We first read the Bible for information. Most Bible studies, both academic and devotional, are concerned with reading the Bible for information—which is an important thing. The stories in the Bible are stories of real people, in a different time and place to be sure, yet who share many of the basic experiences of life that we do. Studying the Word of God helps us understand how God was at work in the lives of people like you and me.

Do not underestimate the value of reading for details, context, historical background, and cultural discovery. Page one of the first Book of Homilies in the Church of England reminds us, “There can be nothing either more necessary or profitable, than the knowledge of holy Scripture.”

At other times, we study the Bible primarily for inspiration. Many people memorize verses of Scripture precisely for this reason. Inspirational reading is often important during times of stress, anxiety, or hardship in life. God blesses our lives through his Word. Remember how St. Paul put it in Romans, “Whatsoever things were written aforetime were written for our learning, that we, through patience and comfort of the Scriptures, might have hope(Romans 15:4). God gives us patience, comfort, and hope through the Bible. No wonder they call it God's Word. If you take the time to memorize and reflect on a passage of Scripture, it will pay off with moments of comfort and encouragement for a lifetime. It may also benefit someone else when you are able to offer a word of comfort from the Scriptures.

Perhaps the way we study the Bible least often is for transformation. The Bible is able to transform even the most hard-hearted man or woman. I have seen the most unlikely people convicted by the Spirit through the holy Scriptures and fall on their knees in repentance and faith and renewed hope before the living God. I found myself unexpectedly transformed through the reading of the Bible. When I began reading through the New Testament in High School, I was very Protestant-minded. By the time I finished the book of Revelation, I was very Catholic-minded. Somewhere in between, Scripture had laid its claim upon me, and it was only a matter of time before I became an Anglican.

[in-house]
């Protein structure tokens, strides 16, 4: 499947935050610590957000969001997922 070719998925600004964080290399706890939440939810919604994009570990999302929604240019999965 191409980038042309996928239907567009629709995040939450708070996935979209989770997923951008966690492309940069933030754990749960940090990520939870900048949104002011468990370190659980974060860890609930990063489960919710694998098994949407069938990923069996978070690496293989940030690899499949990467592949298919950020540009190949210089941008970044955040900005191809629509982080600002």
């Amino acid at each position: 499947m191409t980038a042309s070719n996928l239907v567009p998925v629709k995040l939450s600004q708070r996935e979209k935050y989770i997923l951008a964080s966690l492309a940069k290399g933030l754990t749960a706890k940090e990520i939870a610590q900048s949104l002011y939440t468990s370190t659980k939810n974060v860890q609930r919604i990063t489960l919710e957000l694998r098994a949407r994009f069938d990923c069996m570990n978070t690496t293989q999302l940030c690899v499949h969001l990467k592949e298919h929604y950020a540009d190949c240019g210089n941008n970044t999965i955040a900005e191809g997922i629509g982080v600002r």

According to the letter to the Hebrews, “the Word of God is living and active, sharper than any two-edged sword, penetrating between soul and spirit, joints and marrow, and able to discern the thoughts and intentions of the heart” (Hebrews 4:12). The Word of God is so powerful, not only because God himself inspired the many writers of Scripture, but also because the written Word testifies to the living and incarnate Word of God. Jesus is “the Word made flesh,” who dwelt among us.

All of the Bible ultimately points to him, and the incarnate Word, in turn is the measure for understanding all of the written Word—the Bible. Anglican bishops and archbishops gathered at Lambeth in 1930 put it this way, “As Jesus Christ is the crown, so also is he the criterion of all revelation” (Resolution 3).

When the spirit of the living Word comes to dwell within a human soul, the written Word becomes the script of conscience. When we hear the Scriptures, read, mark, learn, and inwardly digest them, the words of God become our words. The thoughts of the Lord become our thoughts, and his will becomes our own. It is then that we are transformed, and upon his arrival,
Christ hinds a home in our hearts.

Come Holy Ghost: inspire our hearts and cleanse our thoughts, that when our Lord Jesus Christ cometh again, he may find in us a mansion prepared for himself; who liveth and reigned, now and for ever. Amen.

1 comment:

Rev. Kent G. Wartick said...

Great sermon! Thank you! kgw